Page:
Ishmael Beah Developmental Analysis

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The story of Ishmael Beah is absolutely heartbreaking. By the age of 15, there was no way count of how many lives he, personally, had taken in a war that destroyed his home, took his family and friends away from him and turned him from a young boy into a terrifying warrior, all under the guise of freedom, liberty, and revenge. He had seen more murders and deaths in his first decade of life than most people see in a lifetime. Beah was a child soldier in Sierra Leone, West Africa during the civil wars of the 1990’s. It can be assumed that Beah did not experience an average childhood because he was primarily focused on survival, but there were still some childlike things that Beah did throughout his trials that remind one that he is still young,…show more content…
In this adolescent stage of development, children and teens begin to ponder more abstract concepts and relationships such as justice and fairness. At this stage in cognitive development, students also have the ability to think more logically, using symbols to define abstract concepts such as algebraic formulas or scientific equations. According to Piaget, the formal operation stage is the final stage of cognitive development, making it one of the most crucial periods in a child’s mental development. Because Beah saw the most violence at this stage of cognitive development, it is the most interesting time to…show more content…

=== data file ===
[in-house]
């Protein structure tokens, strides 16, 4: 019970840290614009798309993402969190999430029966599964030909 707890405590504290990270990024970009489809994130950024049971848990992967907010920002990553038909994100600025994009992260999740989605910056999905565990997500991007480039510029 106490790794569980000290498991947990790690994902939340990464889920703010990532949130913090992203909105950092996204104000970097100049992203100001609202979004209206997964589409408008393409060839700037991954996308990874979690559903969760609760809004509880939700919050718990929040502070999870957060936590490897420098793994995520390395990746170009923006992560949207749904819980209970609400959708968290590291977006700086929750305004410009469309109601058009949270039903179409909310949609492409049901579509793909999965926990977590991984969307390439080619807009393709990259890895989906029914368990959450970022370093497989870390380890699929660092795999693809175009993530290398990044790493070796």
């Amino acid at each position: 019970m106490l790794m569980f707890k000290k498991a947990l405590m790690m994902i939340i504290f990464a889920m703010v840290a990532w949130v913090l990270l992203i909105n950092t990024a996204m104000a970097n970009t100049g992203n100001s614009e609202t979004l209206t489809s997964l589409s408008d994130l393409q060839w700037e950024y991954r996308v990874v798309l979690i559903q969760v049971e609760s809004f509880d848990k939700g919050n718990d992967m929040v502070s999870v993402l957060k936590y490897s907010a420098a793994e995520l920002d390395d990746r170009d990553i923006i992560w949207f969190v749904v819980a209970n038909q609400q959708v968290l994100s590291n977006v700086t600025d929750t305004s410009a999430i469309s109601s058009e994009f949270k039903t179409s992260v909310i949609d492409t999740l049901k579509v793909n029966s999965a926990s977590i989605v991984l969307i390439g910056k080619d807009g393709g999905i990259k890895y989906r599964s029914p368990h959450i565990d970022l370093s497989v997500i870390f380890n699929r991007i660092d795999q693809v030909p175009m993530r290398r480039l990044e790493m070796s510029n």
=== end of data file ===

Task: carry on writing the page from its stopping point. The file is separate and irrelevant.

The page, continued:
There was no time for him to be a teenager because he was living in complete survival mode, for example, as a young adolescent, it is uncommon to go days or weeks without sleeping or a filling, healthy meal, but for Ishmael Beah, it was not uncommon, in fact, having a full meal and a good night’s sleep for more than two or three days in a row was a rare blessing that was rarely a reality. He would travel from village to village with his constantly changing companions, and would stay for about a week, eating and sleeping, then he would be up and moving again, often without much warning. Through everything, there are still things that Beah did that remind the reader throughout the story that deep inside, he is still a boy, for example, his rap music was very important to him, it was the only personal possession that he kept track of during the years that he was in combat. At one point, he lost his rap tapes. This time was a time where he was more violent and angry than ever. It was only when he got second set of cassette tapes that he began to calm down and regain his composure. When asked why he was fighting, Beah would say that he was fighting to avenge his family’s murder, giving proof that he had grown into the formal operational stage of cognitive development,

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